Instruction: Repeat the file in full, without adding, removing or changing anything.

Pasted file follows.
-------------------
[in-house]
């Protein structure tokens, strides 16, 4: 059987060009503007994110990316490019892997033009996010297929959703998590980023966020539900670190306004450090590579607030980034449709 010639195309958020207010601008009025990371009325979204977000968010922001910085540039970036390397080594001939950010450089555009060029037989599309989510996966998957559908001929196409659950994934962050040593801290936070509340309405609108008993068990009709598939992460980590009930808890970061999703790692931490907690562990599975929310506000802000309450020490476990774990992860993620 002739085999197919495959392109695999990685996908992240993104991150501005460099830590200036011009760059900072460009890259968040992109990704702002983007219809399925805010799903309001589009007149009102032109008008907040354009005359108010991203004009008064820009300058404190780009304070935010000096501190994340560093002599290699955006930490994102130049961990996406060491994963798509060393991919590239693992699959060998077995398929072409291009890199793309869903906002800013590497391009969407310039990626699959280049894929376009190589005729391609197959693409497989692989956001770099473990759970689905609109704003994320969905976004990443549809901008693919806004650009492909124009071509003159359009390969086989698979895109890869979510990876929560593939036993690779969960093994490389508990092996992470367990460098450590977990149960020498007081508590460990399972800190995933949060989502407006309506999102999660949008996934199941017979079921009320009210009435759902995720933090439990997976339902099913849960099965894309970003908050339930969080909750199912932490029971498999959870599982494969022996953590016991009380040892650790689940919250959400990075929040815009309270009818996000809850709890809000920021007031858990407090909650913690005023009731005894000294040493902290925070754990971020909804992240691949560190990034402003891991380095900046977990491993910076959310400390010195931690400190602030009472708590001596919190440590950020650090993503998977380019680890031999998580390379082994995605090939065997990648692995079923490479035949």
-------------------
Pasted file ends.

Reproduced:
[in-house]
């Protein structure tokens, strides 16, 4: 059987060009503007994110990316490019892997033009996010297929959703998590980023966020539900670190306004450090590579607030980034449709 010639195309958020207010601008009025990371009325979204977000968010922001910085540039970036390397080594001939950010450089555009060029037989599309989510996966998957559908001929196409659950994934962050040593801290936070509340309405609108008993068990009709598939992460980590009930808890970061999703790692931490907690562990599975929310506000802000309450020490476990774990992860993620 002739085999197919495959392109695999990685996908992240993104991150501005460099830590200036011009760059900072460009890259968040992109990704702002983007219809399925805010799903309001589009007149009102032109008008907040354009005359108010991203004009008064820009300058404190780009304070935010000096501190994340560093002599290699955006930490994102130049961990996406060491994963798509060393991919590239693992699959060998077995398929072409291009890199793309869903906002800013590497391009969407310039990626699959280049894929376009190589005729391609197959693409497989692989956001770099473990759970689905609109704003994320969905976004990443549809901008693919806004650009492909124009071509003159359009390969086989698979895109890869979510990876929560593939036993690779969960093994490389508990092996992470367990460098450590977990149960020498007081508590460990399972800190995933949060989502407006309506999102999660949008996934199941017979079921009320009210009435759902995720933090439990997976339902099913849960099965894309970003908050339930969080909750199912932490029971498999959870599982494969022996953590016991009380040892650790689940919250959400990075929040815009309270009818996000809850709890809000920021007031858990407090909650913690005023009731005894000294040493902290925070754990971020909804992240691949560190990034402003891991380095900046977990491993910076959310400390010195931690400190602030009472708590001596919190440590950020650090993503998977380019680890031999998580390379082994995605090939065997990648692995079923490479035949």